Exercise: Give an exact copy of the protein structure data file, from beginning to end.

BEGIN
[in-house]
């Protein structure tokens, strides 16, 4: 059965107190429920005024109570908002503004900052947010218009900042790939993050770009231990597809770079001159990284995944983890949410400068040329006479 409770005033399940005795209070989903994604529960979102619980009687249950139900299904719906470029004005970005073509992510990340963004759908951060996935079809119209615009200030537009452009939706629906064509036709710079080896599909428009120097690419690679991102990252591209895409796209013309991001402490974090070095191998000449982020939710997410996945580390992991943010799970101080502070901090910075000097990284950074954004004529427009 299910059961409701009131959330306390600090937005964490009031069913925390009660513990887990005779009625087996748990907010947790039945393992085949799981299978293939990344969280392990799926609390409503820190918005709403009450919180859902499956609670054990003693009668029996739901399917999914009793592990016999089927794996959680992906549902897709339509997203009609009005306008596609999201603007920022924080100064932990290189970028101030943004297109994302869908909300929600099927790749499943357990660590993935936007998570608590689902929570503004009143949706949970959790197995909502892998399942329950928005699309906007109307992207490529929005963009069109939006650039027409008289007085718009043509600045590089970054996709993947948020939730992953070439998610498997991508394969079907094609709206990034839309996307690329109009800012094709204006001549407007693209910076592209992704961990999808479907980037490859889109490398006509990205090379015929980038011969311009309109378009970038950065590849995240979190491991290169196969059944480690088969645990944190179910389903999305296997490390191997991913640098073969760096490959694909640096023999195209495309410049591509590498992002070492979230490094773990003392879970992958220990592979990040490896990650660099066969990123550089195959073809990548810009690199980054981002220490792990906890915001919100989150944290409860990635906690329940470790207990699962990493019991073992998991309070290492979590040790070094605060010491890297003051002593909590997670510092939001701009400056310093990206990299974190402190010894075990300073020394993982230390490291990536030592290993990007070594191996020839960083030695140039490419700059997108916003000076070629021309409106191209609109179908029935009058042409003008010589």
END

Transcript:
[in-house]
């Protein structure tokens, strides 16, 4: 059965107190429920005024109570908002503004900052947010218009900042790939993050770009231990597809770079001159990284995944983890949410400068040329006479 409770005033399940005795209070989903994604529960979102619980009687249950139900299904719906470029004005970005073509992510990340963004759908951060996935079809119209615009200030537009452009939706629906064509036709710079080896599909428009120097690419690679991102990252591209895409796209013309991001402490974090070095191998000449982020939710997410996945580390992991943010799970101080502070901090910075000097990284950074954004004529427009 299910059961409701009131959330306390600090937005964490009031069913925390009660513990887990005779009625087996748990907010947790039945393992085949799981299978293939990344969280392990799926609390409503820190918005709403009450919180859902499956609670054990003693009668029996739901399917999914009793592990016999089927794996959680992906549902897709339509997203009609009005306008596609999201603007920022924080100064932990290189970028101030943004297109994302869908909300929600099927790749499943357990660590993935936007998570608590689902929570503004009143949706949970959790197995909502892998399942329950928005699309906007109307992207490529929005963009069109939006650039027409008289007085718009043509600045590089970054996709993947948020939730992953070439998610498997991508394969079907094609709206990034839309996307690329109009800012094709204006001549407007693209910076592209992704961990999808479907980037490859889109490398006509990205090379015929980038011969311009309109378009970038950065590849995240979190491991290169196969059944480690088969645990944190179910389903999305296997490390191997991913640098073969760096490959694909640096023999195209495309410049591509590498992002070492979230490094773990003392879970992958220990592979990040490896990650660099066969990123550089195959073809990548810009690199980054981002220490792990906890915001919100989150944290409860990635906690329940470790207990699962990493019991073992998991309070290492979590040790070094605060010491890297003051002593909590997670510092939001701009400056310093990206990299974190402190010894075990300073020394993982230390490291990536030592290993990007070594191996020839960083030695140039490419700059997108916003000076070629021309409106191209609109179908029935009058042409003008010589």